The University Health Services in the first floor of the Student Services Building at 100 W. Dean Keeton offers to University students services in general medicine, gynecology, internal medicine, orthopedics, nutrition and health education. Laboratory, radiology, pharmacy and physical therapy services are provided to support the primary care areas.
A portion of the Student Services Fee paid by enrolled students each semester covers the cost of clinic visits during regular clinic hours.
Student Health Insurance is available to cover the cost of some services not covered by the Student Services Fee. Further information concerning the Student Health Insurance plan may be obtained from the SHC Accounts and Insurance office.
The University of Texas at Austin provides a variety of special programs and services to assist students with disabilities in their academic pursuits. Based on the needs of the individual, many different kinds of services are offered to students with visual impairments, hearing impairments, mobility impairments, learning disabilities, and other disabilities. Staff in the area also work with faculty and staff to ensure that all University classes and services are accessible to all students. The office is in the fourth floor of the Student Services Building. The phone number is 471-6259.
The Speech and Hearing Center, located in CMA 2.200, provides evaluation, remediation, and referral services for speech and hearing problems. These services are rendered on a sliding fee scale. Their phone number is 471-3841.
The Texas Commission for the Blind, Flawn Academic Center, Room 7, 471-6693, has a professional staff available for academic, career, and personal counseling. Reserved reading rooms and tape recorders are provided in the Undergraduate Library ( Flawn Academic Center).
The Office of the Dean of Students is committed to helping all students at the University of Texas at Austin reach their fullest potential. Our office provides a variety of student support services along with opportunities for leadership experience, diverse student work environments, engaging programming and specialized resources.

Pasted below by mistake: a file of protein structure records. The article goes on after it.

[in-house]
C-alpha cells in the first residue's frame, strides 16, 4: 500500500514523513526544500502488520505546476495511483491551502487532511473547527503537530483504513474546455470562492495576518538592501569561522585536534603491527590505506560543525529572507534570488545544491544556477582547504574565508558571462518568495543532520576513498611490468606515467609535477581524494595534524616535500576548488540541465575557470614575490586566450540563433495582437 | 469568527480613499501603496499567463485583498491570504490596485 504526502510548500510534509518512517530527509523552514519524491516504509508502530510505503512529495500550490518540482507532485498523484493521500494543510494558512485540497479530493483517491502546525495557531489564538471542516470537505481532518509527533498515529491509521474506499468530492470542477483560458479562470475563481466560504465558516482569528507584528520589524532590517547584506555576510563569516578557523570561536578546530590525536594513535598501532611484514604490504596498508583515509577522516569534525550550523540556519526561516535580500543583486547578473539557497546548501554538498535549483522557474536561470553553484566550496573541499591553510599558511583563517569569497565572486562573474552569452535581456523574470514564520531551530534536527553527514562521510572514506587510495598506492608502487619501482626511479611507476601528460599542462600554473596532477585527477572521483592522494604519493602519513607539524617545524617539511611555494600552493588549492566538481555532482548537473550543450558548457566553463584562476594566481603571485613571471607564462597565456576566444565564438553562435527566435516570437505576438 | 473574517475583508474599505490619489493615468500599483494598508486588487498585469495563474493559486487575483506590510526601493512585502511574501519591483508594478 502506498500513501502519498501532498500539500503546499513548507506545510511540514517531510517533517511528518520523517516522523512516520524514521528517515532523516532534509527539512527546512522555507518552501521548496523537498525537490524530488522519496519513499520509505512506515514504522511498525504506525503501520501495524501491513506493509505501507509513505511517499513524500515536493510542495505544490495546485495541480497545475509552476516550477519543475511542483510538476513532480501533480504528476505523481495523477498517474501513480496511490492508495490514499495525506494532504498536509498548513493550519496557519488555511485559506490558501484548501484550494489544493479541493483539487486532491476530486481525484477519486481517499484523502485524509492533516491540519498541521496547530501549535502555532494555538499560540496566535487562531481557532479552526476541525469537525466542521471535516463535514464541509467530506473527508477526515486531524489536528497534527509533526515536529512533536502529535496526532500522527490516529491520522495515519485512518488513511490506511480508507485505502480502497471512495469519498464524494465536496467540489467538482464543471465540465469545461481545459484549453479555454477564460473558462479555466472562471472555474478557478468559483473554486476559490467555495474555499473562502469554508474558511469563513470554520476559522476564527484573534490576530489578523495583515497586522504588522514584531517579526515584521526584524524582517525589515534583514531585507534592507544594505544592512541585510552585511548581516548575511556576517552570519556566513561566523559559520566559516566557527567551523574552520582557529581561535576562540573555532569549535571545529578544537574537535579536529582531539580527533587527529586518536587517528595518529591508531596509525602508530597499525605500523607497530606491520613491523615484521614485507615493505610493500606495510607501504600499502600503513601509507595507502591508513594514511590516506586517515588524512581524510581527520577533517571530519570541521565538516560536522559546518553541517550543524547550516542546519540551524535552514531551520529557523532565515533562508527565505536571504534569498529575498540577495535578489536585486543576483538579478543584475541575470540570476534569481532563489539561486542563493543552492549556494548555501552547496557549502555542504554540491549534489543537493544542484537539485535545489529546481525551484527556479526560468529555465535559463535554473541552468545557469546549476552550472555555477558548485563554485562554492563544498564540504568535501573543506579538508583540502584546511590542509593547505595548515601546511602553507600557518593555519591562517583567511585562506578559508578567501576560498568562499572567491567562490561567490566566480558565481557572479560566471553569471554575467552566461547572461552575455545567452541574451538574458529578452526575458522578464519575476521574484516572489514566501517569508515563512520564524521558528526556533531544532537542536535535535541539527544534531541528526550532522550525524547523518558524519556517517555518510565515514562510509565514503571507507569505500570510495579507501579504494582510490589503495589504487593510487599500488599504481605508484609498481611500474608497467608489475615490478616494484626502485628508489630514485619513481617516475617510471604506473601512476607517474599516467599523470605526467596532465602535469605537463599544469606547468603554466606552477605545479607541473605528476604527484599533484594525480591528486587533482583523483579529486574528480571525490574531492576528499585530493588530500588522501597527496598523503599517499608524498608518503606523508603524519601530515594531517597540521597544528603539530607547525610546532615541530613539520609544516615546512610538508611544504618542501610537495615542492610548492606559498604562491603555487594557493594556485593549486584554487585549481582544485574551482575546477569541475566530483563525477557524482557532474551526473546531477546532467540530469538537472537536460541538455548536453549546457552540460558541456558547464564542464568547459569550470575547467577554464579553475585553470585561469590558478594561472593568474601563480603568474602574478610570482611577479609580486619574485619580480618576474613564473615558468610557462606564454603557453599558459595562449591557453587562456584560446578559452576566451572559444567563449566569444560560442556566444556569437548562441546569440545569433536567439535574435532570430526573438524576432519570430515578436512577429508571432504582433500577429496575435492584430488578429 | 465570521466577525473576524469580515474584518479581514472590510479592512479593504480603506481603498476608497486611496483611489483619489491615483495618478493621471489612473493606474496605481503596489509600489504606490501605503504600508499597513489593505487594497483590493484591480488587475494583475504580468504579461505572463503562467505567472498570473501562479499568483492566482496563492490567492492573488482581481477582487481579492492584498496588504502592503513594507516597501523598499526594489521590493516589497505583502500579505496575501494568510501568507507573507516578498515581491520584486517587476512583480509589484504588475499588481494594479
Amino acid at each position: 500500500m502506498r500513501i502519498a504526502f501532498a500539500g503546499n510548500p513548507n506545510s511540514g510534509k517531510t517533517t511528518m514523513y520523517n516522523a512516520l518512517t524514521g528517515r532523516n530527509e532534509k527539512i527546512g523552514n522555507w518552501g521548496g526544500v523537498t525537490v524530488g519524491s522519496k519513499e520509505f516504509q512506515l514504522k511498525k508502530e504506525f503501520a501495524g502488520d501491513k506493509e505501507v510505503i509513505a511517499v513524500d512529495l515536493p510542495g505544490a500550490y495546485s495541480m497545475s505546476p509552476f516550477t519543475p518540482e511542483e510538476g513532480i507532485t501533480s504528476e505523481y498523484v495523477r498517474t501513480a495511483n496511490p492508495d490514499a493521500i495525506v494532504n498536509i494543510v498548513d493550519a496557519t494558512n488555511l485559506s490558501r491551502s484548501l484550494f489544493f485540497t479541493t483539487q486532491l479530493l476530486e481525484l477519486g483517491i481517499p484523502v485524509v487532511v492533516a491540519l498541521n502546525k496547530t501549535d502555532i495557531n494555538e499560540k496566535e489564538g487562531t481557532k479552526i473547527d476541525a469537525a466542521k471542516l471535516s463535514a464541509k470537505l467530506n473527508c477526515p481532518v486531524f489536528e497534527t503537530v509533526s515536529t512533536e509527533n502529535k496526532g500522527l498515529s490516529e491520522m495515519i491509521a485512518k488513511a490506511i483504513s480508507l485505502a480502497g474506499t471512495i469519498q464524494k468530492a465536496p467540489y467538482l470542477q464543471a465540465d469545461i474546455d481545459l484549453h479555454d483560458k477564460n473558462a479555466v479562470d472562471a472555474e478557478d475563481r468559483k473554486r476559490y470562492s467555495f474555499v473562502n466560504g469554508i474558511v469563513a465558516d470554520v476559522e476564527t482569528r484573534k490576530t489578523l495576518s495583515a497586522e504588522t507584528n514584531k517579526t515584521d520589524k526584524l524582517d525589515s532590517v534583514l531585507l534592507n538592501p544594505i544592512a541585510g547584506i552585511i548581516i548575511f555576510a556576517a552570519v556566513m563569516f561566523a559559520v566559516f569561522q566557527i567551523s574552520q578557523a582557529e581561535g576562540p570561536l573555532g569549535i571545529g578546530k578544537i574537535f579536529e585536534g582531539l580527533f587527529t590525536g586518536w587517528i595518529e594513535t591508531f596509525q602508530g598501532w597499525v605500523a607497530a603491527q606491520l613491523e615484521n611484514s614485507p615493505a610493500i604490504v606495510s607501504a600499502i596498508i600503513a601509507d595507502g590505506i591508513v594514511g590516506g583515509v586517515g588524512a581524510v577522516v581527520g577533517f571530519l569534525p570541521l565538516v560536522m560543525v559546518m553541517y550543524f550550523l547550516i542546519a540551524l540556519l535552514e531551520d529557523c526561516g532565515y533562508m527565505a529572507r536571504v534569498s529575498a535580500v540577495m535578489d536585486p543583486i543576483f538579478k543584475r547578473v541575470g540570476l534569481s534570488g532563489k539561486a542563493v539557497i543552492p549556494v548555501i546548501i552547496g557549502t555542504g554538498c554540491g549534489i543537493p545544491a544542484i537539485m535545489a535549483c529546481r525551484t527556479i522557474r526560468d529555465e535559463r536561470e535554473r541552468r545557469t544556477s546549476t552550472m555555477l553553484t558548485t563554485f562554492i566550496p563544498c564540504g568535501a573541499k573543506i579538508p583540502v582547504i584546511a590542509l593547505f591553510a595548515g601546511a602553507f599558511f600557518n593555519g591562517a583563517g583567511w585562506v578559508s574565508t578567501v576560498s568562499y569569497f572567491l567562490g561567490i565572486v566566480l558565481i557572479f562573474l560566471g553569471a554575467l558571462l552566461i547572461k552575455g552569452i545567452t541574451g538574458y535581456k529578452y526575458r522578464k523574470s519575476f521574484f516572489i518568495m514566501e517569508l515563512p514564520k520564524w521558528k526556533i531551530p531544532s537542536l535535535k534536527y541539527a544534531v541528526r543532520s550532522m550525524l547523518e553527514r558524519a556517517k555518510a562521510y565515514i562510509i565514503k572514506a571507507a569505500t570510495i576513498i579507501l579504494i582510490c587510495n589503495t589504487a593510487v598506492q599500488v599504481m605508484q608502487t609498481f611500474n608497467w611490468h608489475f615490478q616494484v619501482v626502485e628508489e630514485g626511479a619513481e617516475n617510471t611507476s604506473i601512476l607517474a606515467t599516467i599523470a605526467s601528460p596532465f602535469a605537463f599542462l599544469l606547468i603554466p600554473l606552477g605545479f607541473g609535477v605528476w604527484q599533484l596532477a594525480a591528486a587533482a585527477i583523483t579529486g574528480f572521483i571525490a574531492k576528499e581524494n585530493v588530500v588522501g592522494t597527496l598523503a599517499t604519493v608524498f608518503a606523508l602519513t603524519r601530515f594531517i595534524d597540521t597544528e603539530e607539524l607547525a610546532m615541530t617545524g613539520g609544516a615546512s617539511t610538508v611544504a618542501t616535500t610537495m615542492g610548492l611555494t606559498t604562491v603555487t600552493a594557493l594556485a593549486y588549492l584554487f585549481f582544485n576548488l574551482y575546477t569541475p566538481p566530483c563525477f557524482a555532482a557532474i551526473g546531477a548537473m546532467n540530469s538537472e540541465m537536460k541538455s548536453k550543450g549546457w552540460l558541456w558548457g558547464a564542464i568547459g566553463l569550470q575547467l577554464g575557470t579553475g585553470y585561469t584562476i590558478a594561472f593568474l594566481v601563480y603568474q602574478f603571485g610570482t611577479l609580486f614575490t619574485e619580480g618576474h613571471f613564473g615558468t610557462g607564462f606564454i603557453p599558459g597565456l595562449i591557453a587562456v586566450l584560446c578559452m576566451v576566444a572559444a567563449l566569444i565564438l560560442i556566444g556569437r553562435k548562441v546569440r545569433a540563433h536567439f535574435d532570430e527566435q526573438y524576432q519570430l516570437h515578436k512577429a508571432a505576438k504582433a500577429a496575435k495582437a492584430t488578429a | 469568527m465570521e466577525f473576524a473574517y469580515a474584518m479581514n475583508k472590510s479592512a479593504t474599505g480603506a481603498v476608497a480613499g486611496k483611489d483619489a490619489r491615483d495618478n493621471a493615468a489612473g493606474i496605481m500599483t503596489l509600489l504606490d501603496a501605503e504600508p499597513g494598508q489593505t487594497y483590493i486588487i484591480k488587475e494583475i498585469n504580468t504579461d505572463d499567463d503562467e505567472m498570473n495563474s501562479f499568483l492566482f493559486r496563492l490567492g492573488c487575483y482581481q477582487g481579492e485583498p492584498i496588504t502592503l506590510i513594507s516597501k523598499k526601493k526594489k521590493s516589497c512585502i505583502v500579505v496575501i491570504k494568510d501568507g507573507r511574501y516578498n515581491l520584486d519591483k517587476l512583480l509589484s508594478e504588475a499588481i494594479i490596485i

The Office of the Dean of Students includes 10 specialized units: Leadership and Ethics Institute, Legal Services for Students, Legislative Student Organizations, Dean of Students Research Institute, Sorority and Fraternity Life, Student Activities, Student Conduct and Academic Integrity, Student Emergency Services, Student Veteran Services, and Title IX Training and Investigations.
UTSCCC provides part-time child care for University student, faculty and staff families. Space is limited, so there is often a waiting list. Wait times vary between 1 and 3 years depending on the age of the child. Younger ages have longer waiting lists.
Financial assistance is a necessity for many students. Aid can come in the form of scholarships, loans, or grants. To apply for financial aid, a student must fill out a Free Application for Federal Student Aid, available from the Office of Scholarships and Financial Aid (475-6282).